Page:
Why do we eat hamantaschen on Purim?

Answered by
Rabbi Daniel B. Syme

Hamantaschenhamantaschenאֹזֶן הָמָןTriangle-shaped pastries commonly filled with apricot jam or poppyseed spread (or other fillings) and eaten on Purim; the shape represents Haman's hat or ears originated in Europe. The term derives from two German words, mohn (poppy seed) and taschen (pockets). The association with Purim was solidified by substituting the name of Haman for mohn. Some hold that the hamantaschen symbolize the three-cornered hat that Haman wore.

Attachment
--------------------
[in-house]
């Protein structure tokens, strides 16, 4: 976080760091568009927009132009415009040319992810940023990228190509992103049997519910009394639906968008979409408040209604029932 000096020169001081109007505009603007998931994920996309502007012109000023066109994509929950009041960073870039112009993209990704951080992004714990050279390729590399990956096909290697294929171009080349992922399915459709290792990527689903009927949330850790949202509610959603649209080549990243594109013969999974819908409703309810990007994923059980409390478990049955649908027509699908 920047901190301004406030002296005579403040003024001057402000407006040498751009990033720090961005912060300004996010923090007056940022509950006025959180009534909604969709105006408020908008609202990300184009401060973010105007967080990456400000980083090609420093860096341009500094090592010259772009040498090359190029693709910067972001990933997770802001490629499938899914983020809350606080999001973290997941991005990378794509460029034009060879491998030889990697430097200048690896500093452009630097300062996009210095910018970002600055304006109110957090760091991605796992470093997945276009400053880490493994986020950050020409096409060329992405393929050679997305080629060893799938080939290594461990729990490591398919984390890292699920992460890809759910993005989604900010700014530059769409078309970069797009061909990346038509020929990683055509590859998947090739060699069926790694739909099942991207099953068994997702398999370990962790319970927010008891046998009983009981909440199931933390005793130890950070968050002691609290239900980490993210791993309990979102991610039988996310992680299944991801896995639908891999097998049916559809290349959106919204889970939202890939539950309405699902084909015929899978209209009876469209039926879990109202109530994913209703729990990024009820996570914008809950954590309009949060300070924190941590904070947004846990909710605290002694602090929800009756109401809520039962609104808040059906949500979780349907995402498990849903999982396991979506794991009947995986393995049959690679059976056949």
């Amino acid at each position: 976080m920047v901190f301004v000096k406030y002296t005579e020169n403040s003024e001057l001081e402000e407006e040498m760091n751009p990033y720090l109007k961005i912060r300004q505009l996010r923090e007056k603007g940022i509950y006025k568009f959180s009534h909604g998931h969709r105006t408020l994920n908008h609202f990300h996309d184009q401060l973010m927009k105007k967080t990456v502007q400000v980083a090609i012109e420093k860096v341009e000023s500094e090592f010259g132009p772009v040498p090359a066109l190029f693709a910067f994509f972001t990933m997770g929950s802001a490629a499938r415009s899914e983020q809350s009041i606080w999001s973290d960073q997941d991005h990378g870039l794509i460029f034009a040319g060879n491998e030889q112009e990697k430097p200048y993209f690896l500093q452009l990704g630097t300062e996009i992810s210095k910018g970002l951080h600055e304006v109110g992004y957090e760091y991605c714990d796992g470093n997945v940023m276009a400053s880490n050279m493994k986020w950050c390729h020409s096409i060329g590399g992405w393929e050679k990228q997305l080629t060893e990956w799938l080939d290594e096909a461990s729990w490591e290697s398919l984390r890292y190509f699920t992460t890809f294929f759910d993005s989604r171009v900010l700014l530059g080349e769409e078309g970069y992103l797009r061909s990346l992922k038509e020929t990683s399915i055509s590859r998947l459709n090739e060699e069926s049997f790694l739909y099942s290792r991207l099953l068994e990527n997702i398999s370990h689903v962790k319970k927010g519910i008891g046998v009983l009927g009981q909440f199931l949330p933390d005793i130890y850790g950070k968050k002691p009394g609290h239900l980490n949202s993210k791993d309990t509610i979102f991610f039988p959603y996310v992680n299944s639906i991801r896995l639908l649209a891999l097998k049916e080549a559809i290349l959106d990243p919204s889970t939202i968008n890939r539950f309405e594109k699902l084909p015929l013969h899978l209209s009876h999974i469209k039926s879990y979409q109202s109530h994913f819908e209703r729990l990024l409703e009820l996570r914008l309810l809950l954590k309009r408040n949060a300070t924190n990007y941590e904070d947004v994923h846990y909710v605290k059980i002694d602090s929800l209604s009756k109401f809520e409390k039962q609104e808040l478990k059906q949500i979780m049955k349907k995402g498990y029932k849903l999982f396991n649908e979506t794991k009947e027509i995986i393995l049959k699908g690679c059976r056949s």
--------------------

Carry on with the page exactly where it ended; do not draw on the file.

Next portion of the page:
There are actually many foods that came to be associated with Purim, but hamantaschen emerged as the most popular delicacy. The three-cornered pastry, traditionally filled with poppy seeds, apricots, or prunes, has become an essential element in Purim's joy. 

For more on the history of hamantaschen, along with our favorite recipes, check out our hamantaschen guide.